Bald cypress trees — with Spanish moss hanging from the branches — were once abundant in Louisiana bayous.
“Back in the ‘40s and ‘50s, and even ‘60s, a lot of the bayous had cypress trees, and these were cypress swamps,” says Arthur Johnson of the Center for Sustainable Engagement and Development, a nonprofit based in New Orleans’ Lower Ninth Ward.
He says bald cypress trees help protect communities from hurricanes because they help break the wind, absorb floodwater, and reduce erosion.
But large areas of the water-tolerant conifers have disappeared.
Some areas were logged or drained for development.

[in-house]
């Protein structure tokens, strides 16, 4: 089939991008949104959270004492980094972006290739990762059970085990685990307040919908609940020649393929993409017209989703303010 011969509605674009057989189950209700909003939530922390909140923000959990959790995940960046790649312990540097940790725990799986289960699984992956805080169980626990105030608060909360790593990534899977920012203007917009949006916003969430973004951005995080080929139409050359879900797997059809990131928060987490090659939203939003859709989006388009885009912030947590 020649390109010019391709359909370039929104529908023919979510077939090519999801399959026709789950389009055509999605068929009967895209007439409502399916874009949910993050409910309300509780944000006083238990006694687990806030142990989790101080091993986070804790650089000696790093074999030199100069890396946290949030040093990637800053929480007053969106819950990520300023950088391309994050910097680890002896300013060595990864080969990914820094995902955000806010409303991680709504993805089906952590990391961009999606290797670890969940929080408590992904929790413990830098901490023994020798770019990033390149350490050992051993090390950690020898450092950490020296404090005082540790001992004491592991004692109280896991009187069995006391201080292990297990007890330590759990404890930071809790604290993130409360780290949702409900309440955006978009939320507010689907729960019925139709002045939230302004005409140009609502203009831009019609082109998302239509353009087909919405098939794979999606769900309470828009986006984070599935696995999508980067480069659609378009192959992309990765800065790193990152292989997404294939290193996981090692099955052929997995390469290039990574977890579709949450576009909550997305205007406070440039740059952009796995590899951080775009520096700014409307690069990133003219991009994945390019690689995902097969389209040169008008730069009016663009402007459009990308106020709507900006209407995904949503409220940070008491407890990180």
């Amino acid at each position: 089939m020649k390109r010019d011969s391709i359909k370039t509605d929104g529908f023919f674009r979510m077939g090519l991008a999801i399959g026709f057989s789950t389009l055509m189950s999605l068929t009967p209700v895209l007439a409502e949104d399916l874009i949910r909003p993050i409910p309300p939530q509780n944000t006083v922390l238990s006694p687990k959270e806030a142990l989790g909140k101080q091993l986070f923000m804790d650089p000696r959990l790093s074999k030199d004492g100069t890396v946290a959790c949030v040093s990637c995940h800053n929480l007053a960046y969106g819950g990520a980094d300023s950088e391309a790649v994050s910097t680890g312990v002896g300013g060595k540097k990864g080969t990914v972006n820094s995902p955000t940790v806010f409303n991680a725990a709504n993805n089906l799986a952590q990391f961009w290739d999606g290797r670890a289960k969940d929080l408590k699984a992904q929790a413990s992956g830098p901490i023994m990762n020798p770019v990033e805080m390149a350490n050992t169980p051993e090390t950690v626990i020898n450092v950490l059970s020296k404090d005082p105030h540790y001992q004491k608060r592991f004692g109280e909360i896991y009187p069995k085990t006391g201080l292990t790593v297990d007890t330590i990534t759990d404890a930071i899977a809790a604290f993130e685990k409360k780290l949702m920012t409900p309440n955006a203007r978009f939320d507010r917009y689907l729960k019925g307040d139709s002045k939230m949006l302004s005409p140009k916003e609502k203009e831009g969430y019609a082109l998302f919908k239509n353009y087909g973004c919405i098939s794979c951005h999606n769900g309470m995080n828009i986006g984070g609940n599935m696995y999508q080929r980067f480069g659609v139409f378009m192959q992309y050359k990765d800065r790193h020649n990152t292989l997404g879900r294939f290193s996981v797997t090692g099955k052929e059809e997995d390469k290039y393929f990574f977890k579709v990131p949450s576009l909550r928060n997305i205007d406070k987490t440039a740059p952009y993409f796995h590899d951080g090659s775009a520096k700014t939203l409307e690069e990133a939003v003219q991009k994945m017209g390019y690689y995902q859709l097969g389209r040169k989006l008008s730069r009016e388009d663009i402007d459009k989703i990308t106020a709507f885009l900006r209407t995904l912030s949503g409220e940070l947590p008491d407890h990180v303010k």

And as seas rise and land sinks, some swamps have been inundated with more saltwater than the trees can handle.
“And therefore cypress trees have died, and so you have cypress graveyards,” Johnson says.
So his group is helping grow new bald cypress trees. At a nursery in Jefferson parish, volunteers help plant and care for the young saplings.
When the trees are two or three feet tall, partner organizations transplant them as part of wetland restoration efforts.
So as climate change brings more intense storms and flooding, the restored cypress swamps can help protect vulnerable communities.
Reporting credit: Sarah Kennedy/ ChavoBart Digital Media